Dahlia Lithwick has an article in today's Washington Post on "The Dying Death Penalty?" Lithiwck posits a "curious" development: Political leaders and the American public seems to have greater reservations about the death penalty, while the Supreme Court seems less likely than ever to impose constitutional constraints on how capital punishment is administered.
In a curious application of Newtonian physics, public and state support for capital punishment is steadily declining in America just as the resolve to maintain the death penalty seems to be hardening in the one arena where death-penalty policy once had seemed poised to change: the Supreme Court.After summarizing the changes in public opinion and the grounds for questioning capital punishment, Lithick concludes:
But if for most Americans the time for stubborn certainty about the death penalty, at least as it's currently practiced, seems to be over, a court that is more certain than ever of its fundamental fairness looks grievously out of step with an American public willing to recognize the dangers of injustice, error and doubt.The problem with Lithwick's formulation is its utter failure to distinguish between law and policy. For Lithwick, what makes some justices "out of step" with the American public is their unwillingness to curtail or invalidate capital punishment and belief that "if the death penalty in this country needs fixing, the state legislatures should do it, a process that's already beginning to happen." But this hardly follows. Indeed, the Court's death penalty jurisprudence should be determined by the justices' understanding of what the Constitution requires, not their feelings, misgivings, or personal sense of justice.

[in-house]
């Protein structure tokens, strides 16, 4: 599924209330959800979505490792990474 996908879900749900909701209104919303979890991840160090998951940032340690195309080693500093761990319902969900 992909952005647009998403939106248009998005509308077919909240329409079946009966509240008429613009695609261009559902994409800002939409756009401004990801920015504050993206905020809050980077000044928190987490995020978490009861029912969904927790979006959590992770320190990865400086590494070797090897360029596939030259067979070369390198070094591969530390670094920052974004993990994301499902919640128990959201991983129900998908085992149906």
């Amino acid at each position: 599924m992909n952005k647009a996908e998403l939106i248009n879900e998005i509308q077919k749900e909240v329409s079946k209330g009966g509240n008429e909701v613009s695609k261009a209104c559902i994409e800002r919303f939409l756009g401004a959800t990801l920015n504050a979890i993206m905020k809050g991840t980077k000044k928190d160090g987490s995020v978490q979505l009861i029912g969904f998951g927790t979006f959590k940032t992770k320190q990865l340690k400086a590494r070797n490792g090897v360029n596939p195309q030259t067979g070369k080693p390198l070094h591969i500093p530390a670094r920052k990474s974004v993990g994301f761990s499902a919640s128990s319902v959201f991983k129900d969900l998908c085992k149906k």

There are certainly grounds for misgivings about the death penalty as currently practiced, but that does not mean there is any legitimate basis for the Supreme Court to constrain or limit its use any more than it already has. And the Court is hardly "out of step" with the public if it leaves the American people ample ability to enact its policy preferences into law through the Democratic process. Indeed, what makes the Court "out of step" is when it engages in the opposite - prohibiting democratic majorities from resolving contentious political issues through their representatives and the democratic process.